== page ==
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THE PAPER KITE.
ONCE on a time, a Paper Kite
"See, how yon crowds of gazing people
It tugg'd and pull'd, while thus it spoke,
The winds soon plung'd it in the tide.
How oft I've wish'd to break the lines
For something more, or something higher!
THE COUNTRY MAID AND THE PIMPERNEL FLOWER.*
"I'LL go and peep at the Pimpernel,
And 'tis like to be fine,
I shall go to the fair,
For my Lubin is there;
So Pimpernel, what bode the clouds and the sky? If fair weather, no maiden so merry as I."
The Pimpernel-flower had folded up
Thus her warning said:
Though the sun smile down,
O'er the checker'd blue of the clouded sky;
The maid first look'd sad, and then look'd cross, Gave her foot a fling, and her head a toss ;
Say you so, indeed,
You mean little weed?
You're shut up for spite,
For the blue sky is bright;
To more credulous people your warnings tell: I'll away to the fair Good day, Pimpernel."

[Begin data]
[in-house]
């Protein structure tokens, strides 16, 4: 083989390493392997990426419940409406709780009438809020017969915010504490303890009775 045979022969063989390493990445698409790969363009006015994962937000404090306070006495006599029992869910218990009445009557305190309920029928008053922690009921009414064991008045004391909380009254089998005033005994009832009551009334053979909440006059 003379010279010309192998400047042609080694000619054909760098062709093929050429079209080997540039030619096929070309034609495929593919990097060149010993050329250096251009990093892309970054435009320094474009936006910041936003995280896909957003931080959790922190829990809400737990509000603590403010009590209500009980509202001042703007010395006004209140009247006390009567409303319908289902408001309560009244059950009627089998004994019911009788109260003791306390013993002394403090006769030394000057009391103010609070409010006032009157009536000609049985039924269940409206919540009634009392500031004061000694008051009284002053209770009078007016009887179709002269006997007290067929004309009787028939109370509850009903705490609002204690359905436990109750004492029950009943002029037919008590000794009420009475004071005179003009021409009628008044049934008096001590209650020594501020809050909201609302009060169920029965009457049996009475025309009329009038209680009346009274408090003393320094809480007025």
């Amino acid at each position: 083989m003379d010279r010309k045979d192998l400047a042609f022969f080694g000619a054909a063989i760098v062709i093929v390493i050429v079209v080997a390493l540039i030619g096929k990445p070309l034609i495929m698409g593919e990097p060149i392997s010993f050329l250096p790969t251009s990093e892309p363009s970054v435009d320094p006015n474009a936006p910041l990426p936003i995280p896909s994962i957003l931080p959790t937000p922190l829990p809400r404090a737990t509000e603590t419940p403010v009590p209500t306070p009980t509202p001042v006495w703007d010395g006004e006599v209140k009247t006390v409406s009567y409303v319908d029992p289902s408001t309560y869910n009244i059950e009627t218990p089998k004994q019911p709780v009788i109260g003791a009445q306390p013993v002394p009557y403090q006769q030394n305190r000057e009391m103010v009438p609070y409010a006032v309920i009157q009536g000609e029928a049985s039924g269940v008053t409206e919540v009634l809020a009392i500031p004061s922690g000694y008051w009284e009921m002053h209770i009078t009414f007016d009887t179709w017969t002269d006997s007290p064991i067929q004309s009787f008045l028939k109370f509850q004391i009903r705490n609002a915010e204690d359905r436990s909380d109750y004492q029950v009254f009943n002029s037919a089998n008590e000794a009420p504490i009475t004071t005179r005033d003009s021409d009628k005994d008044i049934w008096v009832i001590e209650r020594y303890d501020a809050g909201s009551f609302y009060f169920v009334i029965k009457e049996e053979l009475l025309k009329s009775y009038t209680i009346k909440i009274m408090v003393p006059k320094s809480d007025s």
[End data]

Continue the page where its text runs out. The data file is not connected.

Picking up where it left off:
"Stay at home," quoth the flower.
I'll don my straw hat with a silken tie;
*The Pimpernel, or "Poor man's weather-glass," closes in damp or rainy weather.
neck so fair
I'll a kerchief wear,
White, checker'd with pink;
And then - let me think,
I'll consider my gown-for I'd fain look well:" So saying, she stepp'd o'er the Pimpernel.
Now the wise little flower, wrapp'd safe from harm,
Sat fearlessly waiting the coming storm;
Just peeping between
Her snug cloak of green,
Lay folded up tight
Her red robe so bright,
Though broider'd with purple, and starr'd with
No eye might its bravery then behold.
The fair maiden straight donn'd her best array, And forth to the festival hied away:
But scarce had she gone
Ere the storm came on,
And, 'mid thunder and rain,
She cried, oft and again,
"Oh ! would I had minded yon boding flower, And were safe at home from the pelting shower. "
Now, maiden, the tale that I tell would say,
. HUMAN LIFE.
PSALM XC. 6.
I WALK'D the fields at morning's prime,
"And thus,” I cried, "the ardent boy,
I wander'd forth at noon : alas!
The scythe had left the with'ring grass,
And thus, I thought with many a sigh,
Once more at eve abroad I stray'd,
The perfum'd air, the hush of eve,
O'er thoughts perchance too prone to grievė,
For thus the actions of the just,
When memory hath enshrin'd them, E'en from the dark and silent dust
Their odour leave behind them.
ALONG the surface of the winding stream,
Hillock and fence with motion serpentine,
ON PLANTING A TULIP-ROOT.
HERE lies a bulb, the child of earth,
'Tis said that microscopic pow'r
Might through its swaddling folds descry
Too exquisite to meet the eye.
This, vernal suns and rains will swell,
Two shapely leaves will first unfold,